In the opening scene of Bob Woodward’s book ‘Fear’, President Trump opts to withdraw from the United States’ free trade agreement with South Korea. In the book, Woodward tells of Gary Cohn’s anxiety at this decision and writes, ‘Cohn at times would just yank it, and the president would forget about it. But if it was on his desk, he’d sign it. “It’s not what we did for the country,” Cohn said privately. “It’s what we saved him from doing”’ This quote reveals Trump’s flawed method of reviewing international treaties. To the president, these were real estate deals - transactional zero-sum games.
In this book, the American journalist responsible for the scooping of Watergate in 1972, turns his attention to the first half of Trump’s presidency. Unlike other contemporary accounts, ‘Fear’ sets out how unprepared Donald Trump was for the job.
The book reveals how many popular accounts of Trump’s early years are actually the product of media spin - something on the level of British New Labour. Recently, Carl Bernstein - Woodward’s Watergate partner - has shown himself not to be above the partisan fray and claimed every Trump scandal is worse than Watergate. But in this book, Woodward is more careful and forensic in his assessment. If one wants a very readable plain statement of facts, this is your book. But be warned. Woodward, unlike Michael Wolff or John Bolton, does not claim to have been in the room where it happened. His observation therefore, must be treated with caution.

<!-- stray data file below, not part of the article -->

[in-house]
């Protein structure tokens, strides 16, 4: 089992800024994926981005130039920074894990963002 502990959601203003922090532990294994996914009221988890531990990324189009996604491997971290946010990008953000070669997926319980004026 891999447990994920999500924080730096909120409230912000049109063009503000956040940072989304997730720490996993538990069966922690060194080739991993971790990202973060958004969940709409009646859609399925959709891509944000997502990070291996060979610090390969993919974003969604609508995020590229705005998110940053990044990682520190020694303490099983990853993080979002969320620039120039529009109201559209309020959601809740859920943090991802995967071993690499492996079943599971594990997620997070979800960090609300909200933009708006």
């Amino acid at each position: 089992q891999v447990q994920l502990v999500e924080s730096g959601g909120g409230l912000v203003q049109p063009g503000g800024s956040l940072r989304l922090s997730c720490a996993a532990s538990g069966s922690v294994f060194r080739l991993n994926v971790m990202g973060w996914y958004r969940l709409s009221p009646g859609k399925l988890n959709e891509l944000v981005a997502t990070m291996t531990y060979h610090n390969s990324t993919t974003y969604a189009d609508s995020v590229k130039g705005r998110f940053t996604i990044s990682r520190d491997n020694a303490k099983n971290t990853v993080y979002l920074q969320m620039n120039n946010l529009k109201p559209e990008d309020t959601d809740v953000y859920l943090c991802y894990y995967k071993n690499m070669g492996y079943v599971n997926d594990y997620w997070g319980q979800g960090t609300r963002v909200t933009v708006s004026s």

The book’s title comes from a statement found reprinted on the jacket’s sleeve: ‘Real power is - I don’t want to use the word - fear.’ On each page, Woodward sets out how the forty-fifth President of the United States utilized fear to settle into his role and flex his newly found political muscle.
For the past four years, a steady stream of ‘tell all’ memoirs on Donald Trump have emerged from White House ex-staffers, often as some kind of literary grenade. This book allows Woodward to keep his legendary status as one of the great journalists. To understand America’s most complex president, ‘Fear’ is an essential read.
Bradley is a Burkean Conservative and Associate Editor at Liberal Base. His interest are in tribalism, relationship of liberty and order, western political parties and the rise of China.You can follow him on twitter @burkeansmithite
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